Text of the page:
• accounts with a zero balance;
  • closed accounts;
  • accounts established to allow a client self-direct investments; and
  • accounts that do not have ongoing, regular and/or continuous management or supervision over (unmanaged accounts).
Best Practice:
As noted above, there is no prescribed method, but our guidance is to think of a “client” as: to whom does the firm owe a fiduciary duty? If multiple individuals, accounts and entities are serviced as a single contractual engagement, the investment advisor does not need to count each as an individual “client”. Ultimately it depends on the overall relationship and whether the investment advice, decisions, and reporting are inclusive of all individuals, accounts, and/or entities under the engagement.

Let’s break down a few scenarios:
Facts and Circumstances
Client Count
1.Mr. Smith has a taxable account and a corporate account with the investment advisor where Mr. Smith is the sole owner of the corporation.One client (Mr. Smith is the only person engaged in this fiduciary relationship)
2.Mr. and Mrs. Smith have their own individual accounts where the investment advisor considers both of their interests in making investment decisions.One client (both adults should be parties to the client agreement)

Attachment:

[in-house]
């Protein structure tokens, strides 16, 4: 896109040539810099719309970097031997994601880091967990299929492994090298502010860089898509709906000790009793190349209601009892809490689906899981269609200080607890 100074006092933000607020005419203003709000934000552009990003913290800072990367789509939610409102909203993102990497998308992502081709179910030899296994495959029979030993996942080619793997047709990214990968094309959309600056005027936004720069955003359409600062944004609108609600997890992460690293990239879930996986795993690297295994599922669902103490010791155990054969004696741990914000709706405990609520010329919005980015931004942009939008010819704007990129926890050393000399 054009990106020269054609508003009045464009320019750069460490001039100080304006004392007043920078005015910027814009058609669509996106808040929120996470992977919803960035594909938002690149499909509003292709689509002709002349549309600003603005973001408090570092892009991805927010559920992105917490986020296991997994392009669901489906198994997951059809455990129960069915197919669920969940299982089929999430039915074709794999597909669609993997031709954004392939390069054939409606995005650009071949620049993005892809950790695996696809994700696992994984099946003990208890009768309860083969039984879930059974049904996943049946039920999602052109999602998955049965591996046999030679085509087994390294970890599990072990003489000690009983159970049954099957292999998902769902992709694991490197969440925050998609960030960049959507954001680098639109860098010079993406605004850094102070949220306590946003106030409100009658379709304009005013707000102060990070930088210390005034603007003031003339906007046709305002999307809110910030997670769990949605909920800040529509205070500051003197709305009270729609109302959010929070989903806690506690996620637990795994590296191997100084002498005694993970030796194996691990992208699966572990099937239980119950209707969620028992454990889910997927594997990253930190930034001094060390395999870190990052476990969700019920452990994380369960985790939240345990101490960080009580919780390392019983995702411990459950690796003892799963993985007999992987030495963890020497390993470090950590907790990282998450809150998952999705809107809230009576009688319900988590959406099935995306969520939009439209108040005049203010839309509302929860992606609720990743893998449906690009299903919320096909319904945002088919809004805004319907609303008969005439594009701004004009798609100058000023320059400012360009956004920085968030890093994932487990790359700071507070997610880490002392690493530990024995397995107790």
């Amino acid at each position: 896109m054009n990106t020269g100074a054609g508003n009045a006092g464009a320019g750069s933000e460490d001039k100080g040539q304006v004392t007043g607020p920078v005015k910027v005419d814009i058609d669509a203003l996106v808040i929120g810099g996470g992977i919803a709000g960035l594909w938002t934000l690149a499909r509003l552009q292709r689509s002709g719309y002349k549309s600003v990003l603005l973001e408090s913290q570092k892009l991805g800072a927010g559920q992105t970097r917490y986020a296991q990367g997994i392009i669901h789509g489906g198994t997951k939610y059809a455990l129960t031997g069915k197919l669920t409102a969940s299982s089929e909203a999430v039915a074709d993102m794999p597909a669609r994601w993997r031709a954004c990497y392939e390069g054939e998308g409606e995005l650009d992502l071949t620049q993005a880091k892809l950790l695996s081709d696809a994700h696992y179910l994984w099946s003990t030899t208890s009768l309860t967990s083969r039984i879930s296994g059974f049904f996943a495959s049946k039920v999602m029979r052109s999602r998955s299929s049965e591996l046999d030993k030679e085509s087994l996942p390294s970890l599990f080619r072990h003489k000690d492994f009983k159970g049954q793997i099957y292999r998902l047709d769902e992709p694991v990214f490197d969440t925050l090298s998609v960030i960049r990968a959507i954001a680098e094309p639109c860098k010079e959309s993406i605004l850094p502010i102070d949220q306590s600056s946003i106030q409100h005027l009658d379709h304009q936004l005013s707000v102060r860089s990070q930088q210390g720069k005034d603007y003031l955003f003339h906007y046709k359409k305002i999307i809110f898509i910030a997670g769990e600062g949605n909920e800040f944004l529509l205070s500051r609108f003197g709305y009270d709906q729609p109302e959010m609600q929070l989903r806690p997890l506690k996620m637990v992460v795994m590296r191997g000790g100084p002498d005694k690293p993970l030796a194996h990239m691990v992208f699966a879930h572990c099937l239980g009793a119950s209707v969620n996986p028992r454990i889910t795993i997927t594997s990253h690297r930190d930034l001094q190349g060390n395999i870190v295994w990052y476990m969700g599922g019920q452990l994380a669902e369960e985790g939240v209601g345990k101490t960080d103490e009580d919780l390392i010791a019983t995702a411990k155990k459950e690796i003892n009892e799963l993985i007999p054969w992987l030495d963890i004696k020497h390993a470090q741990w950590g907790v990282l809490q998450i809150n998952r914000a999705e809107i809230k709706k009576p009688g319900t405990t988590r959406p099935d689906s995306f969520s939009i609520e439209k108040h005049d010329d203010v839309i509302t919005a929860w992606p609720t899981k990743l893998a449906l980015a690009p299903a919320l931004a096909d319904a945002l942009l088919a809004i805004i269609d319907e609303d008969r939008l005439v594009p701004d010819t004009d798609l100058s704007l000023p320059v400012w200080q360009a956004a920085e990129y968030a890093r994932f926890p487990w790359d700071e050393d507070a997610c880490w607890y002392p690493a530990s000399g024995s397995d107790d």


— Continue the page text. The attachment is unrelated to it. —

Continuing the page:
3.Mr. and Mrs. Smith have two individual accounts and a UGMA account for their minor child.One client (both adults should be parties to the client agreement)
4.If Mr. and Mrs. Smith have one joint tenant account and a corporate account that is wholly-owned by both.One client (both adults should be parties to the client agreement)
5.If Mr. and Mrs. Smith have one joint tenant account and a corporate account that is partially-owned by both and some external shareholders.Two clients (the couple and the corporation are each a separate client)
6.If Mr. and Mrs. Smith has one joint tenant account and an adult child with an IRA who lives separately from the parents.Two clients (the couple and the adult child are each a separate client)
7.Mr. and Mrs. Smith have one joint tenant account and each trust where they are the sole trustee.One client (both adults should be parties to the client agreement)